The CEO of Lootah Real Estate Development on keeping pace with a rapidly changing sector
Earlier this year, Lootah Real Estate Development (Lootah) announced the launch of the region’s first lease-to-own industrial warehouse model in Dubai, with clients offered pre-built industrial warehouses at 2% down payment, with custom options available for different business. Clients will have full ownership of their warehouses within 10 years, the developer says.
This initiative is characteristic of Lootah’s approach to identifying and capitalising on what it perceives as gaps in the market. In the case of Senaeyat, the industrial warehouse development project, the company identified that clients were looking for custom-built, targeted warehouses with modern specifications and features, and was quick to move in response to the growing demand.
Being an early mover in the UAE real estate market has been one of the defining characteristics of Lootah’s long history in the country. Although the real estate developer only began operations in 2002, its holding company was in existence long before that, with operations and interests in fields as diversified as construction, energy, financial services, logistics and fast-moving consumer goods.
“With Lootah, we have been pioneers in different projects – Dubai Islamic Bank was founded by our founder – and if you talk about the SS Lootah Contracting Company, it is one of the first construction companies to be launched in Dubai. We have been pioneers with a lot of projects that we’ve launched in Dubai,” says Saleh Abdullah Lootah, CEO of Lootah Real Estate Development, in an exclusive interview with Big Project ME.
“Seeing the competition in the residential sector, we decided not to stop working in the sector, but to also divert our focus towards the industrial sector. This is where we came in with our latest product – Senaeyat. It is mainly focused on the industry sector, for the economy, which is something that everybody is looking for. It is considered to be the first project of its type in the industry.
“Going into the industrial sector, we have positioned this project based on our research, which is that 70% of warehouses that are being operated by main players in the market are on lease, i.e. they are not the owners. That means that in Al Quoz, JAFZA, DIP and all the other areas, 70% of the operators are leasing their warehouses. Most of them have been here in the market for the last 10 years, some for 20 years. They have been here for a long time, they have a reputation, a good name. They don’t want to leave Dubai, but they’re renting their warehouses. If the prices go up, if the owner of the warehouse decides to increase the price, then their business gets affected and they are at risk,” he says.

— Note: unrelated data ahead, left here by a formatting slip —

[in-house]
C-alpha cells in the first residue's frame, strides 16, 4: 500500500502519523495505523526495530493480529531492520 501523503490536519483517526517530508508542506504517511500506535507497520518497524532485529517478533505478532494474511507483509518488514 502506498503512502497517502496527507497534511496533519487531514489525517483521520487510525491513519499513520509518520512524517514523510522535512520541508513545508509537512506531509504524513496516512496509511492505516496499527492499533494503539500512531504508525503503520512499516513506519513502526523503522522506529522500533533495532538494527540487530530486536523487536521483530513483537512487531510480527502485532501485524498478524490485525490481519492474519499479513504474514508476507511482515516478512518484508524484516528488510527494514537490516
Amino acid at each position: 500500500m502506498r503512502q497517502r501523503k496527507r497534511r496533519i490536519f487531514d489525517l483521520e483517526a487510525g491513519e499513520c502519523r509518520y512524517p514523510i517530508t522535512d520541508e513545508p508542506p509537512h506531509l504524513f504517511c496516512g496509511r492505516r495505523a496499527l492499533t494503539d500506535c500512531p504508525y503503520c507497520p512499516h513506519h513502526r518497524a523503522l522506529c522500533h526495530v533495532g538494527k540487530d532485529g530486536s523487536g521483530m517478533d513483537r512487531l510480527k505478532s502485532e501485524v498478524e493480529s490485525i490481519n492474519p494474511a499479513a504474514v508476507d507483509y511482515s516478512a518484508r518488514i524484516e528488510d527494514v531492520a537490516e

“So we came up with the solution of telling them, why do you want to rent warehouses when you can own them? It came at the right time, with the government offering a lot of incentives to business owners. That’s why we began lease-to-own, which was the first such model to be launched on the industrial side.
“We’ve seen lease-to-own in the residential sector, but this is the first project focusing on and targeting the industrial sector. Instead of them paying rent every year without getting any benefit from it, we are giving companies the opportunity where, after 10 years, they have a 90-year ownership,” Lootah asserts, adding that the project has been divided into three phases, with the first set to be finalised by the end of the year.
However, despite its pivot towards industrial real estate, Lootah continues to focus on its core business, the development of residential and commercial properties for the UAE market. To that end, Saleh Abdullah Lootah says last year was a good one for the developer, with several projects launched already sold in the market and a satisfied customer base. However, he acknowledges that the current market environment has posed some new challenges for the company, which in turn has pushed it to adapt and make strategic business decisions.
“In 2019, as you can see, the real estate market is going through difficulties in terms of offerings. This is why you see that HH Sheikh Mohammed bin Rashid Al Maktoum, the Vice President and Prime Minister of the UAE and the Ruler of Dubai, has gotten involved lately. He has stepped forward and talked about the challenges the real estate sector is going through, which in reality a lot of big developers are facing.
“HH is now involved in making sure that there is a balance between supply and demand, which is good for the industry. Now, I think, especially with the semi-government and private sector in the market, you see a lot of the main players are the semi-government firms. I think, in a way, we have realised that competing with each other is not helping anybody in the market. The supply is way more than the demand, and prices are coming down. Balancing it is good for everybody.”
“What we have done in Lootah Real Estate is that from day one, whatever we have launched – from The Edge, to The Waves, to Shamal Terraces and Residences – we have wanted to introduce something different. We did not want to compete head-to-head with whatever is in the market. We have always tried to have an extra edge compared to others, whether in terms of quality, finishes or offering. We always try to create the ‘wow’ effect for our customers,” Lootah says, adding that developers need to find value-adds or USPs that allow them to position themselves differently to their competitors, which is part of the reason he pushed for the firm to explore different avenues of growth.
Furthermore, he adds that given the current market conditions, developers need to start understanding their markets better and listen to their customers, so that they can gear their offerings to where the greatest demand is.
“I’m talking about really listening to your customers for exactly what they want, because sometimes one size does not fit all. Because there are a lot of offerings, our customers have become very selective in what they choose. Unless you go the extra mile, and unless you create the ‘wow’ factor, you won’t be able to sell [your product].